Sideloading F.lux for iOS

November 11, 2015
Updated on: November 12, 2015 at 00:10

Sideloading F.lux for iOS → via @_patrickwelker

There are apps that you simply can’t live without. A top contender of mine is f.lux. I truly and honestly don’t want to miss it on any operating system I use.

While I was on the iOS 9 beta, the thought to jailbreak again crossed my mind. The logic behind this idea was that being in a beta, I’m already used to reboots1 — something I always associate with a Jailbreak is seeing the Apple logo pop-up sporadically signifying the OS is currently being loaded.

F.lux was the reason for my last Jailbreak. The app is so good that the tagline on the website (“software to make your life better”) and the domain “” is a more than appropriate choice.

Alternating the screen temperature is something that Apple don’tin the App Store. It is only possible using system level integrations, so Cydia was the only alternative for a long time to gain access to apps and tweaks that modify iOS (including f.lux). Then came sideloading.

Sideloading vs. Jailbreak

In June 2015 sideloading was introduced with the newly released Xcode 7 beta. I knew it wasn’t going to be a replacement for a Jailbreak since sideloaded apps still basically live in sandbox. To no surpise, even today Cydia apps have the upper hand when it comes to customizability, making nifty tweaks possible via MobileSubstrate Cydia Substrate. It’s Saurik’s way “to provide run-time patches (‘Cydia Substrate extensions’) to system functions” which allows developers deep inter-app communication, adding shortcuts to the home button and all the other good stuff that warms the cold heart of jailbreakers around the world.

Still, sideloading to me is a game changer. I always wished for Apple to be more liberal and give iOS users more freedom and power. It’s not a system level free pass to loosen all the nuts and bolts that hold your OS together, but, for someone like me who just doesn’t need all that jailbreaking brings to the table, this is as good as gets. Having access to a variety of apps that will never be in the app store is great.

Though, there is one thing to consider: use your thinky-think thing before downloading unknown code to your most personal device2.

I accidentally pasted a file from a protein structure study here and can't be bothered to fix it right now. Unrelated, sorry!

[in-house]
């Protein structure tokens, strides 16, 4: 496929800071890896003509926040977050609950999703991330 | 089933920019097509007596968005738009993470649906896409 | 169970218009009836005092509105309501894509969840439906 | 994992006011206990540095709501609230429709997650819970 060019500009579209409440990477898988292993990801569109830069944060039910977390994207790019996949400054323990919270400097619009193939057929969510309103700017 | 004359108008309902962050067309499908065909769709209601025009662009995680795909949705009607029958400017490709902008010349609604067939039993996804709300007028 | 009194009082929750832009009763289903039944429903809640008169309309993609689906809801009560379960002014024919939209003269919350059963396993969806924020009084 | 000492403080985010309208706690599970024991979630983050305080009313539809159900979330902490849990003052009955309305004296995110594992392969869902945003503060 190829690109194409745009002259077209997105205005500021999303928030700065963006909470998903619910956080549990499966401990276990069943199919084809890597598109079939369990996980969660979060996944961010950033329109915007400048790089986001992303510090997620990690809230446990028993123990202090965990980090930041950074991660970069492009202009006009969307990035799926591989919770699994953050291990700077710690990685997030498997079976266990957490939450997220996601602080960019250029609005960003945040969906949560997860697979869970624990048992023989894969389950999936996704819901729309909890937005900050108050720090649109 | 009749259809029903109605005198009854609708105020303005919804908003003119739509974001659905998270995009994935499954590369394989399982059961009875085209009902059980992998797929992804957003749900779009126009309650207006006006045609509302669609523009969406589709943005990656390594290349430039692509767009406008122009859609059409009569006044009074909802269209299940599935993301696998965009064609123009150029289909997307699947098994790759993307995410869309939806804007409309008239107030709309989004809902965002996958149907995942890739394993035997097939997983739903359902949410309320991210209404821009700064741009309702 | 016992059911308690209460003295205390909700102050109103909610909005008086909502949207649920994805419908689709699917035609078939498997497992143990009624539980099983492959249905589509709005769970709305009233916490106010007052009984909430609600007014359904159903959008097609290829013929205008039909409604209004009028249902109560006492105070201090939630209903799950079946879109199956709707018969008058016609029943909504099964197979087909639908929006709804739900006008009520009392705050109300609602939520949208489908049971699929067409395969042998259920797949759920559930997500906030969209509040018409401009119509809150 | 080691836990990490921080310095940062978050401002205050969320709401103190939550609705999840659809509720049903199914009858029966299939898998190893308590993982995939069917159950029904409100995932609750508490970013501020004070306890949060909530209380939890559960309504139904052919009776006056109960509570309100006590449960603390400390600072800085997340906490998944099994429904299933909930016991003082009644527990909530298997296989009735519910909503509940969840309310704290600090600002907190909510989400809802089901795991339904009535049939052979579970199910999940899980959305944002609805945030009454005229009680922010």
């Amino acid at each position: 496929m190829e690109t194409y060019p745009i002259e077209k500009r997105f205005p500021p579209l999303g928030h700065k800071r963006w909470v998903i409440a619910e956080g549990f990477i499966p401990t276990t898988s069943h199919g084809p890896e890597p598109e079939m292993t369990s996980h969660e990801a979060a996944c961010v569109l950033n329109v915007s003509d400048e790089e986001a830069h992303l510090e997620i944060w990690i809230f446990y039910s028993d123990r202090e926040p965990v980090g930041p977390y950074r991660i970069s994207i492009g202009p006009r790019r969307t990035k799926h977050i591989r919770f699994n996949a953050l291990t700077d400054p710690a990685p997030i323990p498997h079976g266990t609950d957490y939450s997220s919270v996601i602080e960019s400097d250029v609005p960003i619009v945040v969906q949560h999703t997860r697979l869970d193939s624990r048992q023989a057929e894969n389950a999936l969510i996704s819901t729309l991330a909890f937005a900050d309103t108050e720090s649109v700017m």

DISCLAIMER: Don’t use software from developers you don’t trust. As a last resort if you desperately want to use an app, have a friend look at the source code or ask Twitter/Reddit/your mom.

None of the above applies to the guys from f.lux. I vouch for them and would even donate my third eyeball to their cause since they took so excellent care of my other two.

The possible downside I see is that not many developers will adapt sideloading. My best guess is that Apple mainly released it for the corporate world. Plus, as a developer, you basically have open source your code. This is a serious obstacle if you intend to make some profit on your app or just want to keep your code private.

Road to F.lux

Well, after thinking about a Jailbreak and finding out that there is none available for the iOS version I ran at that time, I dismissed the idea with a shrug of my shoulders.

As cool as sideloading is, I forgot about it until recently. Ten days ago I head out to hunt down some apps to install. I got giddy with excitement as I found out about Thomas Finch’s (@tomf64) GammaThingy. Finch set out to write a f.lux clone and approached it in the best manner possible3 – not as others did.

Since I downloaded and enjoyed GammaThingy, I enjoyed every day night with my iPhone. For the purpose of this article about GammaThingy I also contacted the guys from f.lux. I was curious to find what kept them from releasing f.lux as a sideloading app.

Mail to f.lux

Well, they haven’t answered my email, but my prayers. You can go ahead and download their app now.

Note: you don’t need an $99 Apple Developer account. Just link your Apple ID (or create a new one) in the Apple Developer Member Center.

All-in-all, I find sideloading less cumbersome than dealing with a Jailbreak.4 I always disliked having to stick with old iOS version with possible security flaws and got annoyed by the regular reboots. Sideloading is a great alternative and gives advanced users and corporations some control and power back.

The bottom line (for this post) is, if less eye strain and a better sleep is what you’re looking for, install f.lux. Don’t take my word for it, just check the research page on the f.lux website.

  1. For those of you who have never been on an iOS beta… it’s kind of a thing. Whether your device automatically reboots or you have to do it yourself because of some lame bug you now got a brick made out of one piece of unicorn aluminum which is nothing more than a blinking paperweight.

  2. Nope, not that fashionable watch. For me it’s still the iPhone. I don’t own and can’t afford a wrist band which can tell me how often to stand up.

  3. Read the “Important Information” part on his GitHub.

  4. The guys from f.lux polished their source code and there are no obstacles when downloading it to your hardware. This isn’t always the case as I found out from sideloading other apps; and as someone who doesn’t live in Xcode it can be a bit of a pita to get around those.

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